The Fourth Estate loves scandal and outrageous behavior for a very simple reason; FOMO. (For anyone older than my kid, that’s “Fear of Missing Out”, folks.) We don’t want the competition scooping us on a story and, generally, we don’t want to wave off an attention-getting story even if the other guys don’t run with it.

In case there’s curiosity over my overuse of 1940’s newspaper terms it’s largely because I’m through the first two seasons of The Crown and I’ve become quite enamored with the British press of that time.

Face it, George Santos is a news media darling, but his value does diminish some now that he’s no longer in a position to do anything that could even remotely resemble substance or impact. Yes, he did virtually nothing as a lawmaker that could be covered as an actual news story but it’s pretty obvious that nobody in the business minded very much.

He has notoriety, not the good kind as far as humanity is concerned but it’s good to pitch in story meetings and it will be. The networks and the New York stations will mistake that notoriety for interest and confuse that interest for impact. That’s where we go wrong so many times, interest vs. impact, the lines are blurred so regularly that the audience no longer knows what they want. The familiar face and the easily recognizable name are usually all they need. Why we are talking about it is secondary.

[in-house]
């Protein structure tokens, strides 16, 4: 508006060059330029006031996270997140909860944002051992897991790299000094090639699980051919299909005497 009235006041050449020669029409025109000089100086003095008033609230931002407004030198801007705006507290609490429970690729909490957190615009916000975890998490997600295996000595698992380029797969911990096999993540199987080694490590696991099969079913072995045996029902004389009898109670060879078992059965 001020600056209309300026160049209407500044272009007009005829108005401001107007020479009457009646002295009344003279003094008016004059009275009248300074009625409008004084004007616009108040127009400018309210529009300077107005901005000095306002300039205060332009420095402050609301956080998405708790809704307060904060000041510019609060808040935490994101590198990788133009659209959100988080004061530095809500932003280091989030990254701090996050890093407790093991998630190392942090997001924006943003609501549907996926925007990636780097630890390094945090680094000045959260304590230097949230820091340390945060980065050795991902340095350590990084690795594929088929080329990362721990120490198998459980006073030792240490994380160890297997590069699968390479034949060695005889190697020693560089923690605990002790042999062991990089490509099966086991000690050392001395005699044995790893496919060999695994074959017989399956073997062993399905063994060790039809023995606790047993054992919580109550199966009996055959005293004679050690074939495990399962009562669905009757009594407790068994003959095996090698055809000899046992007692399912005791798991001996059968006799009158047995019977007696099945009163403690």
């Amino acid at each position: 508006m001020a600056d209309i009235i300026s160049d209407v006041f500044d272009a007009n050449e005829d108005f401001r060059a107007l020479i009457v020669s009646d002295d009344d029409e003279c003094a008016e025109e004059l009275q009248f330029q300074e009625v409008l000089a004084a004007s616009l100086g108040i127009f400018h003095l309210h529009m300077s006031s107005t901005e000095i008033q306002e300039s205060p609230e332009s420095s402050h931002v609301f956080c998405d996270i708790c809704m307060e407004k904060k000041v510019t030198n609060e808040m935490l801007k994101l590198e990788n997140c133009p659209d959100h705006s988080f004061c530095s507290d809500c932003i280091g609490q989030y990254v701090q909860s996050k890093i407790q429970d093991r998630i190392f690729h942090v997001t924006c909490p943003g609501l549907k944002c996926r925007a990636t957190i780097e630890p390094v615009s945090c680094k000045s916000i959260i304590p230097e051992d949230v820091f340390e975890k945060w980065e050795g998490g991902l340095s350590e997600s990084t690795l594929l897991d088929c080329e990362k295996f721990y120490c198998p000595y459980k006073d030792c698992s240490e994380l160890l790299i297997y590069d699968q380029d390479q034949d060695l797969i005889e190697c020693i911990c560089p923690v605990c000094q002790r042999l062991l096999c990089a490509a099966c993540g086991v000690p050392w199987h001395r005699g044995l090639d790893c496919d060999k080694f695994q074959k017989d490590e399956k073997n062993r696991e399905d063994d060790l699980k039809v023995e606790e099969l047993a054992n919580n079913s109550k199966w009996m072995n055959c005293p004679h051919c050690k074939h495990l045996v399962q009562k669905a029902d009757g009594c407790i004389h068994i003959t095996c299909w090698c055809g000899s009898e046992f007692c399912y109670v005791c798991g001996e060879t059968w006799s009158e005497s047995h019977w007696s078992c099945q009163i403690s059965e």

George Santos will be around for quite a while and the news will cover it all and the people will know and remember his name. Then, perhaps he will go away for a while at the government’s direction and the taxpayers’ expense, only to show up again years from now, sitting across from a hologram of Chris Cuomo, Hannity, and the ghosts of The View, before joining season 67 of Dancing with The Stars.